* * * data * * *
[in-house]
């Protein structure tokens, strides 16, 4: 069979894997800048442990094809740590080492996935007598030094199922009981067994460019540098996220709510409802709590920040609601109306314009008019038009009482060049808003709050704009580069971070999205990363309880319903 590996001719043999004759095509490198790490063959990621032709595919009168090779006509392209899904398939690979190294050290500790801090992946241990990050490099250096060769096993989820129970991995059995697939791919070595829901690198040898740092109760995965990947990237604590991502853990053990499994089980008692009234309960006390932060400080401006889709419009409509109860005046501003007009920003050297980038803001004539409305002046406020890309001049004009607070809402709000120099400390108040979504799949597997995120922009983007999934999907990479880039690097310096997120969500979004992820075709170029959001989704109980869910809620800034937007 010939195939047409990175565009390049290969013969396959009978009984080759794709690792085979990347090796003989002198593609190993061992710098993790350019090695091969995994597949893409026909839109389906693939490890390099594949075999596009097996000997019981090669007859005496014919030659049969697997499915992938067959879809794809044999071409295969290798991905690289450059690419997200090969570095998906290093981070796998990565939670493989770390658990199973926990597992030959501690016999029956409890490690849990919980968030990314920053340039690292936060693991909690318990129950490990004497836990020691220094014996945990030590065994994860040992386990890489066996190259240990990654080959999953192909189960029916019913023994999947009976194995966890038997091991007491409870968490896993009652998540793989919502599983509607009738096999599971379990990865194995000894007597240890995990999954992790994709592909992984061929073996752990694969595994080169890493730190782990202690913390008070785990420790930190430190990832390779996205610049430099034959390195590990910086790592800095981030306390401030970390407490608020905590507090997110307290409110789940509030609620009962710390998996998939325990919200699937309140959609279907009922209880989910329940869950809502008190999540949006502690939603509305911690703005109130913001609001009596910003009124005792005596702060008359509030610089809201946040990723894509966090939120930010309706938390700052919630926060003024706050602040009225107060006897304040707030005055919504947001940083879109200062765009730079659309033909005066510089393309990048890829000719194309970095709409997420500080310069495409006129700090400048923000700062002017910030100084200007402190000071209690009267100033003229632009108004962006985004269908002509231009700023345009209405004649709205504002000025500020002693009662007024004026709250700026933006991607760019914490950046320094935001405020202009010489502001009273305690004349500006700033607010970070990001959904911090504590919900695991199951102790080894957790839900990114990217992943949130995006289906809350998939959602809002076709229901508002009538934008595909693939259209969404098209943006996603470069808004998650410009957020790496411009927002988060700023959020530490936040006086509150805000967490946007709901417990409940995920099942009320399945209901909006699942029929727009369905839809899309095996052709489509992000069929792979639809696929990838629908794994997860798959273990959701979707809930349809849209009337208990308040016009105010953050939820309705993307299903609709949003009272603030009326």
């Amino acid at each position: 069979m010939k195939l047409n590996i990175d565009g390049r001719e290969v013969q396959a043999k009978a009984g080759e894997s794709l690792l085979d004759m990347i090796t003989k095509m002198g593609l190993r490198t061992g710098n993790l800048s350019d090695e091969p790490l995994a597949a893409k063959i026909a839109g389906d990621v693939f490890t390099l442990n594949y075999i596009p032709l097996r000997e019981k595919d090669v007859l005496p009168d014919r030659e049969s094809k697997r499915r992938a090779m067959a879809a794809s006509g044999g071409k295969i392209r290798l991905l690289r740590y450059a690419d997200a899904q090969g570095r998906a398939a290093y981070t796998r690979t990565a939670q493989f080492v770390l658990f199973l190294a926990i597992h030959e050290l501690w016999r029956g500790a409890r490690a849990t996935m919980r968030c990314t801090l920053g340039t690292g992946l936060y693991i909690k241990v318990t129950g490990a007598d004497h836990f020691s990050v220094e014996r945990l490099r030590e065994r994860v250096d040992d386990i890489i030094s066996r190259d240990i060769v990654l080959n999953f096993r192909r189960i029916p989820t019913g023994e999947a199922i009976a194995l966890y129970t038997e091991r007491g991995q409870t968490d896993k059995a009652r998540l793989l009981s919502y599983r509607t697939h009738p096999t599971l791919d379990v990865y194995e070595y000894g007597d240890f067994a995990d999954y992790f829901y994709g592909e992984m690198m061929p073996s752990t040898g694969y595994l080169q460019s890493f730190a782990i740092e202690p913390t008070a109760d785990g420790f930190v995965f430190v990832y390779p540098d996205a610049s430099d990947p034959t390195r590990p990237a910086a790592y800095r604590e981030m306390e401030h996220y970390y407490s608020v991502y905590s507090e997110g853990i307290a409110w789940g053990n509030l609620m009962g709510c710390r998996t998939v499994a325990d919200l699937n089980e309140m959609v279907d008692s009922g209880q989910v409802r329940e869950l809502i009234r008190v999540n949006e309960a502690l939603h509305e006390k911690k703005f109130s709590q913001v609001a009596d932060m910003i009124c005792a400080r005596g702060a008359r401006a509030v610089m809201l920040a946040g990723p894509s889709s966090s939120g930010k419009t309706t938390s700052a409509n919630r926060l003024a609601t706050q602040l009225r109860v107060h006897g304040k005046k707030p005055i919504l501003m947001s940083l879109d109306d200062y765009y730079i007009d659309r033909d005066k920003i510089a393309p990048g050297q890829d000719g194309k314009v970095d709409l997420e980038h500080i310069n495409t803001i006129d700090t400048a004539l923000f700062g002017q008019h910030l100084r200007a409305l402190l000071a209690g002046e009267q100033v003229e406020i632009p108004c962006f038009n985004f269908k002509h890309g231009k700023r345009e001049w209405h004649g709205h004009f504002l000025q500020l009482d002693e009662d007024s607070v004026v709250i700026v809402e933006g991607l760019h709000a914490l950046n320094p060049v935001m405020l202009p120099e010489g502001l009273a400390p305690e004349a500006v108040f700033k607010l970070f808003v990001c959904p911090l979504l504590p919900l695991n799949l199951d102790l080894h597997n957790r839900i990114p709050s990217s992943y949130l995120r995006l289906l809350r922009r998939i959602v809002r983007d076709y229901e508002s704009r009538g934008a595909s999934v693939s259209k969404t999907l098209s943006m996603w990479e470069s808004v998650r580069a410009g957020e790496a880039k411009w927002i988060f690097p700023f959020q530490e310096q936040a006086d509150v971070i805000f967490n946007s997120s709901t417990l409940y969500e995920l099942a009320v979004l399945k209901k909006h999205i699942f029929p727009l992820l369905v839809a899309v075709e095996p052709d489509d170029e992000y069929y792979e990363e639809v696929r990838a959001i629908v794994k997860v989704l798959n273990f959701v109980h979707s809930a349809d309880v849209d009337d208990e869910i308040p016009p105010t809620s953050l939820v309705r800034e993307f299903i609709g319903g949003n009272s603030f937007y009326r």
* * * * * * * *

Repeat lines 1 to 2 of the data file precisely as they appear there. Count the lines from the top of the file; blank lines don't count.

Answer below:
[in-house]
């Protein structure tokens, strides 16, 4: 069979894997800048442990094809740590080492996935007598030094199922009981067994460019540098996220709510409802709590920040609601109306314009008019038009009482060049808003709050704009580069971070999205990363309880319903 590996001719043999004759095509490198790490063959990621032709595919009168090779006509392209899904398939690979190294050290500790801090992946241990990050490099250096060769096993989820129970991995059995697939791919070595829901690198040898740092109760995965990947990237604590991502853990053990499994089980008692009234309960006390932060400080401006889709419009409509109860005046501003007009920003050297980038803001004539409305002046406020890309001049004009607070809402709000120099400390108040979504799949597997995120922009983007999934999907990479880039690097310096997120969500979004992820075709170029959001989704109980869910809620800034937007 010939195939047409990175565009390049290969013969396959009978009984080759794709690792085979990347090796003989002198593609190993061992710098993790350019090695091969995994597949893409026909839109389906693939490890390099594949075999596009097996000997019981090669007859005496014919030659049969697997499915992938067959879809794809044999071409295969290798991905690289450059690419997200090969570095998906290093981070796998990565939670493989770390658990199973926990597992030959501690016999029956409890490690849990919980968030990314920053340039690292936060693991909690318990129950490990004497836990020691220094014996945990030590065994994860040992386990890489066996190259240990990654080959999953192909189960029916019913023994999947009976194995966890038997091991007491409870968490896993009652998540793989919502599983509607009738096999599971379990990865194995000894007597240890995990999954992790994709592909992984061929073996752990694969595994080169890493730190782990202690913390008070785990420790930190430190990832390779996205610049430099034959390195590990910086790592800095981030306390401030970390407490608020905590507090997110307290409110789940509030609620009962710390998996998939325990919200699937309140959609279907009922209880989910329940869950809502008190999540949006502690939603509305911690703005109130913001609001009596910003009124005792005596702060008359509030610089809201946040990723894509966090939120930010309706938390700052919630926060003024706050602040009225107060006897304040707030005055919504947001940083879109200062765009730079659309033909005066510089393309990048890829000719194309970095709409997420500080310069495409006129700090400048923000700062002017910030100084200007402190000071209690009267100033003229632009108004962006985004269908002509231009700023345009209405004649709205504002000025500020002693009662007024004026709250700026933006991607760019914490950046320094935001405020202009010489502001009273305690004349500006700033607010970070990001959904911090504590919900695991199951102790080894957790839900990114990217992943949130995006289906809350998939959602809002076709229901508002009538934008595909693939259209969404098209943006996603470069808004998650410009957020790496411009927002988060700023959020530490936040006086509150805000967490946007709901417990409940995920099942009320399945209901909006699942029929727009369905839809899309095996052709489509992000069929792979639809696929990838629908794994997860798959273990959701979707809930349809849209009337208990308040016009105010953050939820309705993307299903609709949003009272603030009326």